Designing games for a console and porting them to a PC hasn’t been much of a success. Mass Effect was birthed as an X360-only title developed by hallowed RPG demigods BioWare. The merits as well as shortcomings of the console version are the prime binaries behind this port, and I feel the PC version is better!
The success behind Mass Effect across platforms, lies in the epic proportions of its plot, and the way the story unwinds as you play. From your rise from a mere grunt in the armies of the Human Alliance Military to Commander Shepard (you can’t change your surname in the character customisation!), and the acquisition of Spectre status, to the commanding of your very own state-of- the-art vessel the Normandy, the promise of a juicy plot rife with surprises and ripe with opportunity is just too good to pass up.
Here’s a plot summary—Several hundred years in the future, mankind has discovered alien technology on Mars that open up possibilities of interstellar travel. We humans are the youngest members of the Galactic Council, a UN-like organisation populated by dozens of other more advanced alien species. Perceived as ambitious upstarts, humanities first great achievement as a member of the council is your admission into the spectres, a highly elite group of individuals who operate independently, and often outside the bounds of the law, to protect the council’s interests. When a spectre named Sarin goes rogue, destroying a peaceful colony of humans on Eden Prime, you’re tasked with bringing him to justice. What starts as a routine capture mission soon becomes a lot more as you and Sarin indulge in a game of hide and seek spanning the Milky Way. As the pursuit heats up you will gradually discover he’s got something more than hatred for your species up his sleeve. Your elusive quarry will lead you to alien worlds which you will explore often getting side missions from other characters you encounter. Throughout the game Sarin’s allies will challenge you to high-tech firefights. Your aim besides his capture now being to aid hapless innocents left in his wake, and to discover why is Sarin intent on bringing back the Reapers—a mechanical race that wiped out the Protheans, (a powerful, technologically advanced civilisation), some 50,000 years ago, only to vanish into the mists of time.
Being a BioWare game, there’s a strong character development system in place, and varied classes to choose from. You will also be joined on your travails across space with a team, consisting of a bunch of followers. Each of these characters have quirks and attitudes as different as night from day. The good VS evil judgement call is omnipresent, and underlies everything you do. Will you be a ruthless renegade, or a benevolent paragon? Your attitude with innocents you come across throughout the game will not only affect your character but also affect your team mates’ attitudes towards you. Mass Effect offers a plethora of exploration opportunities and perennial background quests like discovering mineral resources, or unearthing artefacts will have you scouring planets on foot or via Mako, your own six-wheel, all-terrain buggy. The nature of the story and quests are such that you’ll find yourself thoroughly engaged throughout your gaming session.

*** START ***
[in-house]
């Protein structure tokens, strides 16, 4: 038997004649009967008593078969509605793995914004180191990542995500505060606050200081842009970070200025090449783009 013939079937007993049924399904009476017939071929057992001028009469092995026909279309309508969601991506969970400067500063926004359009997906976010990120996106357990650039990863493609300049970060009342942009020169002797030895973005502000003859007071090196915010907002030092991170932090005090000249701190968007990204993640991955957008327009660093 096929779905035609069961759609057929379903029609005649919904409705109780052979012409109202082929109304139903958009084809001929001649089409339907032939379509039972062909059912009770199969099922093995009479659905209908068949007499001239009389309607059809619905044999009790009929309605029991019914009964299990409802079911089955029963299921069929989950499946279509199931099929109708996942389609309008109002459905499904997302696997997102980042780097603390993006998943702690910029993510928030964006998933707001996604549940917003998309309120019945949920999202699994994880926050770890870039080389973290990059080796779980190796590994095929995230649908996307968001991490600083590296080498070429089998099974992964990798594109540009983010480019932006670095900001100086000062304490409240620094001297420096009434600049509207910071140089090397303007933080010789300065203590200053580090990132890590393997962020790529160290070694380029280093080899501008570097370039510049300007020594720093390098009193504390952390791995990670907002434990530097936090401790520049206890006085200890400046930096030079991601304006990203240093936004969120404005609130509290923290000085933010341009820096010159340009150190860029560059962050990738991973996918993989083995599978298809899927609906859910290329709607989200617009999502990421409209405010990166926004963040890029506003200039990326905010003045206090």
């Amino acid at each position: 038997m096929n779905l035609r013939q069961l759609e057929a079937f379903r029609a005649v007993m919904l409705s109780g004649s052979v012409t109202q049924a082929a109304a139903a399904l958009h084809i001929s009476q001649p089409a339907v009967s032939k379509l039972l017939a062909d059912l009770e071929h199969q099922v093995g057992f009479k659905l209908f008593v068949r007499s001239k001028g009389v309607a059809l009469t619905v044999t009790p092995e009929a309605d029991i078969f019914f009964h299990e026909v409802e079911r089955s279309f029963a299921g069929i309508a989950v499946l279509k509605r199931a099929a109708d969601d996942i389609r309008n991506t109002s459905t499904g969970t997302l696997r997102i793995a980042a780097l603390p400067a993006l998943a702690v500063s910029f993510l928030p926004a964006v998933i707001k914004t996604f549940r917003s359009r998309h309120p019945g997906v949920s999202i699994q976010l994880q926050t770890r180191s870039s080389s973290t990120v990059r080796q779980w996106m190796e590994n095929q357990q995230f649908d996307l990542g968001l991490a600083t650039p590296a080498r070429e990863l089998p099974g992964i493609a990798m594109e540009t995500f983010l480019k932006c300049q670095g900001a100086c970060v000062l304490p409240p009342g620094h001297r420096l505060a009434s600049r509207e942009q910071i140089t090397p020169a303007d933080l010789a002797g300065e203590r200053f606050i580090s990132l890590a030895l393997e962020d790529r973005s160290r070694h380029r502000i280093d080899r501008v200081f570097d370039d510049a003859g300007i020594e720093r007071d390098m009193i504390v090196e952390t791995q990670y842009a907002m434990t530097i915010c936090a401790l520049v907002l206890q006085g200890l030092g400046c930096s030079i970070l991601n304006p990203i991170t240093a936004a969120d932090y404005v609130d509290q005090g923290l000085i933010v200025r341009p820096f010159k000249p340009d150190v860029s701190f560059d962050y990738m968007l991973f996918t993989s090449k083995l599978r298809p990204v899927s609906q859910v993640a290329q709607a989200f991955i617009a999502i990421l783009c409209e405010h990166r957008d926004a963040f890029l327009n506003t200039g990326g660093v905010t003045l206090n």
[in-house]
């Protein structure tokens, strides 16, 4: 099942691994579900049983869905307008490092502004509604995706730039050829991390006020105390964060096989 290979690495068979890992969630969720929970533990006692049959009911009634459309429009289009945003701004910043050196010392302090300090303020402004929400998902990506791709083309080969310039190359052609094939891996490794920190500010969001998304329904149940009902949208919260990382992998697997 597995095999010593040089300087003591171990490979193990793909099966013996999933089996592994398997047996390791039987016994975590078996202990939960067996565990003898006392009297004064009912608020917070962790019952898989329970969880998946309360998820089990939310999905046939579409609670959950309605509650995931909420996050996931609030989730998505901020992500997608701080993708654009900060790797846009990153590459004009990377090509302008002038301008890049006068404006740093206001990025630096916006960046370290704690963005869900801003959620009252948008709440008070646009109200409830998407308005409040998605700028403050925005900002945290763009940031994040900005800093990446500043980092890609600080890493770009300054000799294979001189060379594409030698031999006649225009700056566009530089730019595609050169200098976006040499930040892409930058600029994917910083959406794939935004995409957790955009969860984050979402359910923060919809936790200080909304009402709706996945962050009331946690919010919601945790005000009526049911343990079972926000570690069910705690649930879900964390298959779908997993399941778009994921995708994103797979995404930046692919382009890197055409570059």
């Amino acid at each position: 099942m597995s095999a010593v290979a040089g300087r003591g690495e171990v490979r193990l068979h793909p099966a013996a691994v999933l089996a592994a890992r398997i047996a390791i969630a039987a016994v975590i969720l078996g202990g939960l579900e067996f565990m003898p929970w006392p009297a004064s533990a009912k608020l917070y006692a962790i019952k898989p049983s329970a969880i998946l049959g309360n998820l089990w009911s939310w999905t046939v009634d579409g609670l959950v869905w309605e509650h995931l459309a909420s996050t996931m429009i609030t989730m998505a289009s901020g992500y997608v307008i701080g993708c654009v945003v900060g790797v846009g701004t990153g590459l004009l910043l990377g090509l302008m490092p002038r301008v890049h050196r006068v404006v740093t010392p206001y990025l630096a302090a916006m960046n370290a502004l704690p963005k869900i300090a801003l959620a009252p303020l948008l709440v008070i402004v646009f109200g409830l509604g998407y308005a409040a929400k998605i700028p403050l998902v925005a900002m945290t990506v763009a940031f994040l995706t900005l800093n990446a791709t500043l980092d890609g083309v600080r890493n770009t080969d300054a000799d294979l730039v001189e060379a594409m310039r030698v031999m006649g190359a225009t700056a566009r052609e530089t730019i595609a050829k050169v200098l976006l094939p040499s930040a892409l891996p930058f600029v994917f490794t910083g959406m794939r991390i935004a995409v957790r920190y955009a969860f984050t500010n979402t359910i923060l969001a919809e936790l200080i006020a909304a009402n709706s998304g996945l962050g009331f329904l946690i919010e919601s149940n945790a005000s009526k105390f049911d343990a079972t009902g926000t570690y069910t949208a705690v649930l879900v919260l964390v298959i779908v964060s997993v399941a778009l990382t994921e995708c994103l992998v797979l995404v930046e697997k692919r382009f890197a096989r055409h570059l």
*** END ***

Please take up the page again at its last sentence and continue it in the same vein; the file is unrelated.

Improved from the X360 version are better character controls, a quick slot toolbar that you can add and drag special abilities (yep...you get those!) to, and a new tactical combat interface from where you can give quick orders to your team. The controls work beautifully. In fact, so beautifully that you will sometimes forget that this is an RPG, where your character stats matter more than the accuracy of your targeting reticule, and actually play like a third person shooter. The PC version also seems a little easier to play than the X360 version, but this could well be due to my preference of the PC controls and the ease of access of many of the in-game options.
Your weapons range from space-age assault rifles, shotguns, sniper rifles and sidearms to biotic and tech powers. These powers are even more impressive, letting you toss enemies into the air, hurl them at walls and let the law of momentum do its job. The intricate weapon and armour upgrade system lets you slot upgrades into virtually every weapon, including grenades.
The graphics aren’t superb, but they’re not bad at all. The big plus being this game won’t kill your system, and a fair amount of eye-candy is available to even modest setups. One minus point is that any [Alt] [Tab]-like action crashes the game—look for patches.
You know you’ve come across something exceptional when this is one of the only complaints you can come up with. Another is the repetitiveness of the exploration system. And that’s it. Mass Effect is absolutely superb. An adventure ride nobody ought to miss.